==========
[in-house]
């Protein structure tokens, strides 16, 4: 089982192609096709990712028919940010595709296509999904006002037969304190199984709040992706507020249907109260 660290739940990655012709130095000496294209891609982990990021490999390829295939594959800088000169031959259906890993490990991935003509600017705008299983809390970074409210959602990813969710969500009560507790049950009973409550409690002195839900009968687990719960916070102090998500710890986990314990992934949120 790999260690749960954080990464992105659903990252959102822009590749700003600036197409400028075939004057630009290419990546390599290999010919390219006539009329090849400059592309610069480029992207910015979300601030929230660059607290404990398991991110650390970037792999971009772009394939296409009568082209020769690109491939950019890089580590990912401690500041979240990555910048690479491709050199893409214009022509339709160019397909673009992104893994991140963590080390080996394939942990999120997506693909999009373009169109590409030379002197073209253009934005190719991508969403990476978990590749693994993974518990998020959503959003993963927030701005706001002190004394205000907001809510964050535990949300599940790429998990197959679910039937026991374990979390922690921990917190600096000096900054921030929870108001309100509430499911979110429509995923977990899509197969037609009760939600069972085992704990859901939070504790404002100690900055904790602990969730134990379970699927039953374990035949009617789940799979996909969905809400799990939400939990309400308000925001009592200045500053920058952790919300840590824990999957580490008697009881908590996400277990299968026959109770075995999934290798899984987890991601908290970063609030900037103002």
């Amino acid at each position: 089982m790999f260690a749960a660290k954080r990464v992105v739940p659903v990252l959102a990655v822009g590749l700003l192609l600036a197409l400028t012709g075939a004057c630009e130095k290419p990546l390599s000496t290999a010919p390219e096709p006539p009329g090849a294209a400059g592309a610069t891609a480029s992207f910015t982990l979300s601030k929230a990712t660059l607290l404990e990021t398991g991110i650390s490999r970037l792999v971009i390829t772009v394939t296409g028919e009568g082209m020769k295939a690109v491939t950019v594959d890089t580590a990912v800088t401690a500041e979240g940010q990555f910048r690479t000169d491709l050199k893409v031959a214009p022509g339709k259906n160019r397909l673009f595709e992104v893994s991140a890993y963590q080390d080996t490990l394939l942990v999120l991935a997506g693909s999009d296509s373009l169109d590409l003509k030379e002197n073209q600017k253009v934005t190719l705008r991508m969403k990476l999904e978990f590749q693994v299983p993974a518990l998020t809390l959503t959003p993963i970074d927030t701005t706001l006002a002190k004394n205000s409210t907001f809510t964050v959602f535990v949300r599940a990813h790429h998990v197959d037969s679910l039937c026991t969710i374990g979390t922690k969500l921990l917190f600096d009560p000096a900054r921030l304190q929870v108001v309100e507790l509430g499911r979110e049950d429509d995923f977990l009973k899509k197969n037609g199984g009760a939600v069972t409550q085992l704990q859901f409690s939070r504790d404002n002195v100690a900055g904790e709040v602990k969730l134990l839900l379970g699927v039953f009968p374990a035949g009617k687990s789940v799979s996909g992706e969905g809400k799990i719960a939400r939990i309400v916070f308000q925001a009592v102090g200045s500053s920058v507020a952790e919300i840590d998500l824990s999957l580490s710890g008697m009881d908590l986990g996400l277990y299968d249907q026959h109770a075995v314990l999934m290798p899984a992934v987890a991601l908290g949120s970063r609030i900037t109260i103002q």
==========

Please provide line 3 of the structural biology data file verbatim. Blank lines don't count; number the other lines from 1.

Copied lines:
């Amino acid at each position: 089982m790999f260690a749960a660290k954080r990464v992105v739940p659903v990252l959102a990655v822009g590749l700003l192609l600036a197409l400028t012709g075939a004057c630009e130095k290419p990546l390599s000496t290999a010919p390219e096709p006539p009329g090849a294209a400059g592309a610069t891609a480029s992207f910015t982990l979300s601030k929230a990712t660059l607290l404990e990021t398991g991110i650390s490999r970037l792999v971009i390829t772009v394939t296409g028919e009568g082209m020769k295939a690109v491939t950019v594959d890089t580590a990912v800088t401690a500041e979240g940010q990555f910048r690479t000169d491709l050199k893409v031959a214009p022509g339709k259906n160019r397909l673009f595709e992104v893994s991140a890993y963590q080390d080996t490990l394939l942990v999120l991935a997506g693909s999009d296509s373009l169109d590409l003509k030379e002197n073209q600017k253009v934005t190719l705008r991508m969403k990476l999904e978990f590749q693994v299983p993974a518990l998020t809390l959503t959003p993963i970074d927030t701005t706001l006002a002190k004394n205000s409210t907001f809510t964050v959602f535990v949300r599940a990813h790429h998990v197959d037969s679910l039937c026991t969710i374990g979390t922690k969500l921990l917190f600096d009560p000096a900054r921030l304190q929870v108001v309100e507790l509430g499911r979110e049950d429509d995923f977990l009973k899509k197969n037609g199984g009760a939600v069972t409550q085992l704990q859901f409690s939070r504790d404002n002195v100690a900055g904790e709040v602990k969730l134990l839900l379970g699927v039953f009968p374990a035949g009617k687990s789940v799979s996909g992706e969905g809400k799990i719960a939400r939990i309400v916070f308000q925001a009592v102090g200045s500053s920058v507020a952790e919300i840590d998500l824990s999957l580490s710890g008697m009881d908590l986990g996400l277990y299968d249907q026959h109770a075995v314990l999934m290798p899984a992934v987890a991601l908290g949120s970063r609030i900037t109260i103002q």